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Utility Fog


Your weekly fix of postfolkrocktronica, dronenoise, power ambient, post-everything improv... and more?
Sunday nights from 9 to 11pm on FBi Radio, 94.5 FM in Sydney, Australia.

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Sunday, 30th of August, 2015

Playlist 30.08.15 (8:59 pm)

Twelve!
That’s not just the name of the first track tonight – it’s also the age of FBi Radio, and this very show! Happy birthday to us!

LISTEN AGAIN because nostalgia, nostalgia, nostalgia! Stream on demand in stereo, podcast here.

This week, Aaron Funk aka Venetian Snares put out a somewhat mysterious call on his social media, claiming that he was suddenly experiencing rather serious financial difficulties, and was hoping his fans would purchase something from his Bandcamp to help him get through. He’s got a heap of older out-of-print EPs and a couple of releases there which are unique to the Bandcamp. Within a day or so, every spot in the Bandcamp top 10 was VSnares, showing that he’s got some seriously dedicated fans. Nice work!
Tonight’s Pointer Sisters / Sesame Street sampling track was originally released in 2004 but is available from the Bandcamp. (Click on the Sesame Street link and watch that now!)

Melbourne breakcore artist binliner wrote to me today to announce his new album. He was listening to UFog back in ’03-’04 in Sydney, when I was playing a lot more breakcore, and it’s nice that tonight, with Snares and the big feature coming up next, I’m actually playing a fair bit of breakcore and drill’n’bass! This album is very well-produced and fun stuff, recommended.

So tonight we’re also celebrating another big anniversary: 20 years of Planet µ, a label which was very important to me from the beginning but has only increased in significance in the electronic music scene, particularly over the last 10 years. Started as an imprint of Virgin Records, to whom Mike Paradinas was signed as µ-Ziq, it was an outlet for him to release his own music as well as other like-minded artists. Paradinas had been friends with Aphex Twin since student days, along with the well-loved Jega who ended up being responsible for the first “real” Planet µ 12″ when it became an independent label. But in 1997 Paradinas put out the first of many Planet µ compilations, Mealtime, still as a Virgin imprint, featuring many of the idm/drill’n’bass heroes like Aphex Twin, Luke Vibert as Plug, Plaid, MDK and others… and the wonderful Animals on Wheels, who ended up releasing on Ninja Tune and Thrill Jockey among others.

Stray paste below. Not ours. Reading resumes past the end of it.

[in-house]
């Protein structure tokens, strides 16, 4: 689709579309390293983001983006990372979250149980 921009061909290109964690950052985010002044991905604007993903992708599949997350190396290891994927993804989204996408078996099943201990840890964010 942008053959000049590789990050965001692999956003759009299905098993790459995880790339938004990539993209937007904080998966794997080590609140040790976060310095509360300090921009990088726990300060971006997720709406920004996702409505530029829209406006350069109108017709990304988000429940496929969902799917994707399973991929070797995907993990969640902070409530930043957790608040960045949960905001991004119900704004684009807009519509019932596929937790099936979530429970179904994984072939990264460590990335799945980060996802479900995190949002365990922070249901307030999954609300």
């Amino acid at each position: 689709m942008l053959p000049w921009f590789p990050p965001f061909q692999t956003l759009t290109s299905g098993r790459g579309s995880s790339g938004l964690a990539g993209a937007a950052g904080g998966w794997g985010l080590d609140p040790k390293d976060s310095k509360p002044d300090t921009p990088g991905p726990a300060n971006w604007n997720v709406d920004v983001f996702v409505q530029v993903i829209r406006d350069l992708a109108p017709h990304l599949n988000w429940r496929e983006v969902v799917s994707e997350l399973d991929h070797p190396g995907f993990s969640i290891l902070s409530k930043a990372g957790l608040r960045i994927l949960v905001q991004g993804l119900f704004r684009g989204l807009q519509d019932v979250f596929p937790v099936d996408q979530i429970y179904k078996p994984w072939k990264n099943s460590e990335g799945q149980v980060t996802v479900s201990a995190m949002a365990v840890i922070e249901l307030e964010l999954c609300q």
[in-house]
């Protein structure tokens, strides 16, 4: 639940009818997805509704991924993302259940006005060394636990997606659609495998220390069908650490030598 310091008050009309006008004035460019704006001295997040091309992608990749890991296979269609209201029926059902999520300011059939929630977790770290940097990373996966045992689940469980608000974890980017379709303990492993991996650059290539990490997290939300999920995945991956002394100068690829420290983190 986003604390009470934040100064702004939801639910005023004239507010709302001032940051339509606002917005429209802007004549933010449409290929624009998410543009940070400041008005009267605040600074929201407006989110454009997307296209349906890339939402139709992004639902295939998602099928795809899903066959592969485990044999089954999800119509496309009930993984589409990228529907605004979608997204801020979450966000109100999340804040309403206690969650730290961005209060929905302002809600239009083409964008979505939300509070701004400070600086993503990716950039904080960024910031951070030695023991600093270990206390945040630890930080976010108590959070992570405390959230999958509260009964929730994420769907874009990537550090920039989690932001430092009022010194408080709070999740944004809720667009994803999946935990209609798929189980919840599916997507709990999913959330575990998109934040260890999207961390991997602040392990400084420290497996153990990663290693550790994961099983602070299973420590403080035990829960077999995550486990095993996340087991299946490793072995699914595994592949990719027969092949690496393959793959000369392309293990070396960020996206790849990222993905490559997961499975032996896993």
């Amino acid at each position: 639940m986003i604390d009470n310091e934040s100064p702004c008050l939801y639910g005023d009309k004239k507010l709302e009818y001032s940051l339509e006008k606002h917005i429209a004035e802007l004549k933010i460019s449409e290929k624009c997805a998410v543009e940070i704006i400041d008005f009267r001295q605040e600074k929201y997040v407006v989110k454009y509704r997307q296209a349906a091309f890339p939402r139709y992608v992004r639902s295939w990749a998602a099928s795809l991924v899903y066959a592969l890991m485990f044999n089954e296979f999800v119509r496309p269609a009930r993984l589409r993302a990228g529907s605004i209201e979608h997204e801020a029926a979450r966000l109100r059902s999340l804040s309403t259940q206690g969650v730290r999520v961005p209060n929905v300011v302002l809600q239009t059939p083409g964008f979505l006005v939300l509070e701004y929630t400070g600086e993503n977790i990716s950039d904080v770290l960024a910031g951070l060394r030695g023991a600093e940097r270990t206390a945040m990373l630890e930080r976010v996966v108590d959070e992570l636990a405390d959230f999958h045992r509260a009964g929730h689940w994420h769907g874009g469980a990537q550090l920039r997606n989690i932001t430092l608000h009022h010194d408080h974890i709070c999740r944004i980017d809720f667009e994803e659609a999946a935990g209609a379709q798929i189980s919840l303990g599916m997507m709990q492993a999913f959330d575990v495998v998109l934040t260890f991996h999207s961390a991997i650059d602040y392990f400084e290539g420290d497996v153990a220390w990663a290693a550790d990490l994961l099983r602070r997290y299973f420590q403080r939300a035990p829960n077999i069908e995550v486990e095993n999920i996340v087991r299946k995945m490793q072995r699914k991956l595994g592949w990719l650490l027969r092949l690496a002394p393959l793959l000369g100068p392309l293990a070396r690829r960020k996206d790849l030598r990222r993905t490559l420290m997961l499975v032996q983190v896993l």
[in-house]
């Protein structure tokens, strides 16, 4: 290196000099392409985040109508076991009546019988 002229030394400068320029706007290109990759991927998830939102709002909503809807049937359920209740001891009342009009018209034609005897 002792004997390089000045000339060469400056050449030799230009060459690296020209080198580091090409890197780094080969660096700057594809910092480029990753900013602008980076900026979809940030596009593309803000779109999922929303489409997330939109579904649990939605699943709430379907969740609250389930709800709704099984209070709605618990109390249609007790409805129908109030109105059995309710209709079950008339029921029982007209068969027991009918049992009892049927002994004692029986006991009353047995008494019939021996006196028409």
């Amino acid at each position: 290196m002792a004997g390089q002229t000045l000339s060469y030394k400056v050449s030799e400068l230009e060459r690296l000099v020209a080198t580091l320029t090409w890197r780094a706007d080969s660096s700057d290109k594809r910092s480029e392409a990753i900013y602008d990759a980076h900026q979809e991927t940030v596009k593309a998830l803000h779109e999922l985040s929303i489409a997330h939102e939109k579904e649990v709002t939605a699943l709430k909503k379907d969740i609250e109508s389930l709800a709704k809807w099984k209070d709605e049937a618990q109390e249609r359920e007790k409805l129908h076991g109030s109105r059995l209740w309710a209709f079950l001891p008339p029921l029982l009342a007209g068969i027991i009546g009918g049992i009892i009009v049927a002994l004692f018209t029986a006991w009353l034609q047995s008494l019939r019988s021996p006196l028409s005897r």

Also in 1997, µ-Ziq’s extraordinary Lunatic Harness album came out, as his first real foray into “drill’n’bass” – beautiful melodies, completely fucked-up junglist beats. It’s still one of my favourite electronic albums and never fails to bring a smile to my face.
Paradinas was extremely keen to put out some music from across the pond by the jungle/breakcore/noise genius from Cambridge, Mass named Hrvatski (well, he was and is named Keith Fullerton Whitman, although those days he had a myriad of other aliases which were only loosely linked to him). Various legal issues and other stuff delayed things somewhat, so that the 7″ with this particular track came out years after the music was written – and I’d heard both tracks and most of the ensuing album by the time they came out. Nevertheless, it was exciting to have Keith on Planet µ. Of course he then abandoned breakcore and drum programming on the whole for self-programmed Max/MSP drones, kraut/post-rock excursions and esoteric explorations of modular synthesis.